Unable to comment on the case itself as I`m not legally qualified to do so, the one I can make is thank goodness that there are lawyers willing to act on a pro bono basis to highlight injustices where legal aid has been decimated and the once important doctrine of equality in arms has gone to the wall in cost cutting exercises that have little to no regard for the less well off. Thank goodness also, that the LKP has the courage to reveal the implications.
As a participant in an RTM company, I welcome this legal outcome. The reality is every residential block development suffers from a handful of long-term non-paying leaseholders who think they can milk the system. I am not saying this particular case is one, but generally there is a problem.
Most RTM’s came into existence following dispute with a freeholder. In our case, it was necessary following extortionate demands via the service charge (e..g quadrupled buildings insurance premiums etc), Even today, our annual insurance cost is c. £10,000 p.a. less than that demanded in 2002 – 19 yrs ago! With historical experiences like this, RTM’s are more often prone to keep a freeholder at arms length.
And this is therefore why we desperately await Leasehold Reform -held up since the Law Commission began its consultation in 2017. Since then we have been offput by the Referendum, Theresa May elections, Brexit etc.
We look to Michael Gove to enact now the proposals of the Law Commission, The Parliamentary Housing Committee, and the Competition and Marketing Authority.
And it is for Michael Gove to do the deed in this parliamentary session without further procrastination or obfuscation.
In the meantime, RTM Co’s should not be in a position that because they cannot apply for forfeiture (reserved for the freeholder) they cannot seek legal redress to recoup unpaid service charges. The ability to apply for a judgement debt is a step forward,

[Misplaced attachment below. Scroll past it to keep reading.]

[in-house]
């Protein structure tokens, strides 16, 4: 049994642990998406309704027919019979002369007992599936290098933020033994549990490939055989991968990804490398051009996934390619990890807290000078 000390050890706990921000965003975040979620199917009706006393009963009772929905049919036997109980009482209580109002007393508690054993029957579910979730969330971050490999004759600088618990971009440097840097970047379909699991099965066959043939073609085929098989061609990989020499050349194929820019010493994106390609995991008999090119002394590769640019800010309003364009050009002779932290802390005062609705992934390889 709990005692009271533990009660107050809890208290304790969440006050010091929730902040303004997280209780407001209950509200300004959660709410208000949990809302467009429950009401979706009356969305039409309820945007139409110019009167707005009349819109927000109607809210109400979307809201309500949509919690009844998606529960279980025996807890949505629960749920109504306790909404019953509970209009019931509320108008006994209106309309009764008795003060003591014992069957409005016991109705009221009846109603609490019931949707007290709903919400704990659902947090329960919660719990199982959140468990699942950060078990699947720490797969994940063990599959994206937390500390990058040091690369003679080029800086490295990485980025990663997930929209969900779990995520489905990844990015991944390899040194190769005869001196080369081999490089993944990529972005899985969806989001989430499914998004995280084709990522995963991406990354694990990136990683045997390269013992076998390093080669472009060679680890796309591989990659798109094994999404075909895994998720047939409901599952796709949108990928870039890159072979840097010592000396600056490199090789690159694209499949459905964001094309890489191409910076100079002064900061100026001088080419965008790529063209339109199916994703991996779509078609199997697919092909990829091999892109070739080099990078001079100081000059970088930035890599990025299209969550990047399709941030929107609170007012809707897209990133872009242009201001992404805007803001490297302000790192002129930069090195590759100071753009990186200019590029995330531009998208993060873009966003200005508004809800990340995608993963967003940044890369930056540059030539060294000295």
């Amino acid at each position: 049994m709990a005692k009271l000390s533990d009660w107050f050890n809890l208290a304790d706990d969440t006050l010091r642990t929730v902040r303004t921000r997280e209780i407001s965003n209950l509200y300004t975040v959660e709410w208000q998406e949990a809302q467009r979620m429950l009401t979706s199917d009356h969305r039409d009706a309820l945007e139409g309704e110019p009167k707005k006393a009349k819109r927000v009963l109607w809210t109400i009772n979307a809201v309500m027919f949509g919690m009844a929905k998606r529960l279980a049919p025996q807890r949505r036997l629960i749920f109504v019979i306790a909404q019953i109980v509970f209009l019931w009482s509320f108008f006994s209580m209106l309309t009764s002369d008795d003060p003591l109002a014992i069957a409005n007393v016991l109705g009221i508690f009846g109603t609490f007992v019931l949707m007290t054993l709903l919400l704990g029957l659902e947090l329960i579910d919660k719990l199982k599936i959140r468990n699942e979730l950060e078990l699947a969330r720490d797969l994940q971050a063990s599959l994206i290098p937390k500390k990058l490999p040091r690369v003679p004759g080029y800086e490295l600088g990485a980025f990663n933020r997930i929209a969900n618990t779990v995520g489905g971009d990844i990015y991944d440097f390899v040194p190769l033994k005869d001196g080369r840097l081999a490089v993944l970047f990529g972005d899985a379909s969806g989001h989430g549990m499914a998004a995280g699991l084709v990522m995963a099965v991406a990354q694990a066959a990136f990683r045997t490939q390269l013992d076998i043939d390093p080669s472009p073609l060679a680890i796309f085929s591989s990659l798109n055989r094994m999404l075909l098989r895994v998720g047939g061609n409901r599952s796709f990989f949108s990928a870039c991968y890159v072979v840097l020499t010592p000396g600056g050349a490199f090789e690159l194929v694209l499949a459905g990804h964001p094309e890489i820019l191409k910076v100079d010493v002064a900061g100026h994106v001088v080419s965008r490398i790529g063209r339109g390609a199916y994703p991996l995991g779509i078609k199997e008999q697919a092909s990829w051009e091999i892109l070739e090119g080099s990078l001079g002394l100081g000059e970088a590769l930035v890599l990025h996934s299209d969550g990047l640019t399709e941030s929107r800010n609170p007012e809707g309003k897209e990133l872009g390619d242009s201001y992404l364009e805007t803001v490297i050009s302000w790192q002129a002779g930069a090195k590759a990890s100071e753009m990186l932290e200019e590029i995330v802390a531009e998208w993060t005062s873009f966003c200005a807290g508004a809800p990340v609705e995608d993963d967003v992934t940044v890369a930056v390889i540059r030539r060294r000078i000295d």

And a suitably worded legal letter to this effect may work wonders.
Note: Seb- you will recall the meeting for RTM;s with the Law Commission. At this meeting, I expressed the view that RTM’s should have professional (regulated) managing agents to manage on their behalf.
This is a point in question. We should not view RTM’s as simply “a company of neighbours”. RTM’ are a legal entity and should enjoy the same rights as all other legal entities with right of access to these rights via professional bodies acting on their behalf.
And until Michael Gove does his job this should include the right to apply for a judgement debt.
You are almost certainly right to welcome a judgement of this kind when it relates to leaseholders milking the system, but we do not know the nature of the dispute with Ms Perry. You, yourself, say “I am not saying this particular case is one (milking the system)”. What I do not like about this case is the spiraling of a £4000 debt to over £20,000 due to fat boy legal professional involvement. As Sebastian has said, it is a cautionary tale.
Once more I ask, what exactly is the dispute over the service charge?
Much has been said about exploitative and abusing freeholders, not enough has been said about all of the other professionals – particularly the legal profession – who simply love leasehold for the filthy lucre it provides them with.
It’s concerning as she clearly couldn’t afford legal representation and then received pro bono support after. It’s finding the legal fees to fight your case which is the problem. More funding needed in this area.
I would be very interested to know how the Service Charge was calculated and whether it was in accordance with the RICS Service Charge Residential Management Code. Obviously some service charge expenditure must be expected but amongst other questions is the outstanding amount because it suddenly increased without proper explanation or justification. What was the previous amount of the service charge and was any attempt made to pay this on some form of ‘without prejudice’ basis pending clarification as to why any increase. When the apartment was first purchased what advice was given by the solicitors as to the liability to pay a service charge and the constitution of the management committee.